ROCHESTER, N.Y., JUNE 26 -- At least two armed men stole more than $10 million during an armored-car robbery this morning, authorities said.

Monroe County Sheriff Andrew P. Meloni said the robbery occurred about 7:20 a.m. in suburban Henrietta and "certainly was planned, no question about that."

The amount stolen was $10.8 million, according to other law-enforcement sources contacted by the Rochester Times-Union. Meloni said he could not confirm the amount.

The Federal Bureau of Investigation's public affairs office in Washington said records indicate that the largest amount stolen from an armored car in the United States was $11 million taken in 1982 from a Sentry Armored Car Courier Co. office in New York City.

About $1 million has been recovered.

In 1985, $7.9 million was stolen from a Wells Fargo depot in New York after four masked gunmen ambushed and disarmed four guards.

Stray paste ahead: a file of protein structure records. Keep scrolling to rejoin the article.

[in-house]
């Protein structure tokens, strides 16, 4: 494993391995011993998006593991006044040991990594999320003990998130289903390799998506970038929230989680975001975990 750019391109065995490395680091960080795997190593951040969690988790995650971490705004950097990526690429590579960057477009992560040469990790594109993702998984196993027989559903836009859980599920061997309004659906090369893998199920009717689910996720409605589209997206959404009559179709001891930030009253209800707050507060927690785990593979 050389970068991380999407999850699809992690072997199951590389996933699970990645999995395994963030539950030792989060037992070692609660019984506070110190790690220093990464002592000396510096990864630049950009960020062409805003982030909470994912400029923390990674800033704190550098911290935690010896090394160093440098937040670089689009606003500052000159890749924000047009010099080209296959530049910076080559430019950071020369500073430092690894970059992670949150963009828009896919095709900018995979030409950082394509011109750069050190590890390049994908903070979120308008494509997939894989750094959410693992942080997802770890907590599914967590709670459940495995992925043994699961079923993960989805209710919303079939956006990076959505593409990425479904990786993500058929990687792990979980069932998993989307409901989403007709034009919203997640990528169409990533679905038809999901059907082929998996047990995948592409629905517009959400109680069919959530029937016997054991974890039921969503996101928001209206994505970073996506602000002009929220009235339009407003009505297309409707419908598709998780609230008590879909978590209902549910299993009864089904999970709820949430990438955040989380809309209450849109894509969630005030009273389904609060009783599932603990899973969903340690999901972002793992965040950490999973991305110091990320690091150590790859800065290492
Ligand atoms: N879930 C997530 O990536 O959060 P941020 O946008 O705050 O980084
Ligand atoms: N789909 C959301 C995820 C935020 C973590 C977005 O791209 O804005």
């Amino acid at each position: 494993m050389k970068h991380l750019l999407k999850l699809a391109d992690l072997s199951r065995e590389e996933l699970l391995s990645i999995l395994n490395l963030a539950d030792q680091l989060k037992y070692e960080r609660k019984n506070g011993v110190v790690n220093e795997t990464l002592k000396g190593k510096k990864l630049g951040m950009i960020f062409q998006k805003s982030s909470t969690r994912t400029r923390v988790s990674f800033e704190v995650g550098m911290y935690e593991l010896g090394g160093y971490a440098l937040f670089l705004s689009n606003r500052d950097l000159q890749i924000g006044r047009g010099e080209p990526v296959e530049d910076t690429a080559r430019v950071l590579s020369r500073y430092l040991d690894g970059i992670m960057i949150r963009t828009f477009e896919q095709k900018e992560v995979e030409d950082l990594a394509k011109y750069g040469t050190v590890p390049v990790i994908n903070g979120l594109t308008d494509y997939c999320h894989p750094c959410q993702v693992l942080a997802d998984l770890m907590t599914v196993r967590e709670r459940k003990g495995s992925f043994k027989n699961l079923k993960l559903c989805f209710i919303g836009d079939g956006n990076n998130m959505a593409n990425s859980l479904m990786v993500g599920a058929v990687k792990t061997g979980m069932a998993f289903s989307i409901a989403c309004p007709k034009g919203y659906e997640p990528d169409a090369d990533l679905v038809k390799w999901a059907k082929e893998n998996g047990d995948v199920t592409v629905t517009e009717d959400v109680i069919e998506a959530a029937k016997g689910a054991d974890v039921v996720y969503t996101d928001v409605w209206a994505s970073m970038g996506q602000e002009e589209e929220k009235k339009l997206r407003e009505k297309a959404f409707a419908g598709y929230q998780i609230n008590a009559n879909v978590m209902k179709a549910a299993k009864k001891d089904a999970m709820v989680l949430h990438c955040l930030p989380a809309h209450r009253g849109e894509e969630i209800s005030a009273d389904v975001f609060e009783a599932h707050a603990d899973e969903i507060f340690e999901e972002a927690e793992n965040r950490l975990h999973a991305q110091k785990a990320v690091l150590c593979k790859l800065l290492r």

Sheriff's department spokesman Tom Ryan said the armored car robbed today was owned by Armored Motor Service of America Inc.

The car's male driver and a female employee had stopped at a delicatessen for coffee and sandwiches, Ryan said.

While the woman went inside, the driver was confronted by a gunman who entered the truck and took control of the vehicle, the employees told police.

When the woman returned, the gunman ordered the two to drive to a more rural location about a half-mile away, Ryan said.

The money then was transferred from the armored truck to another vehicle, believed to be a gray van, Ryan said.

The armored car company workers were taped-up and had their wrists bound, and at least one of the gunmen wore a mask, authorities said.

After the robbers fled in the second vehicle, the employees said they took about 15 minutes to free themselves, authorities said. They returned to the armored-car company offices and notified the sheriff's office of the robbery at 7:38 a.m., Ryan said.

The two employees were not injured, Ryan said.

"We're dealing with people who had a well laid-out plan," said Capt. Neil Flood, commander of the sheriff's office Criminal Investigation Division.

The money was to be transported to the Federal Reserve Bank in Buffalo, which serves as a source of coin and currency for banks throughout western New York. Banks, in turn, send surplus money to the Federal Reserve for storage.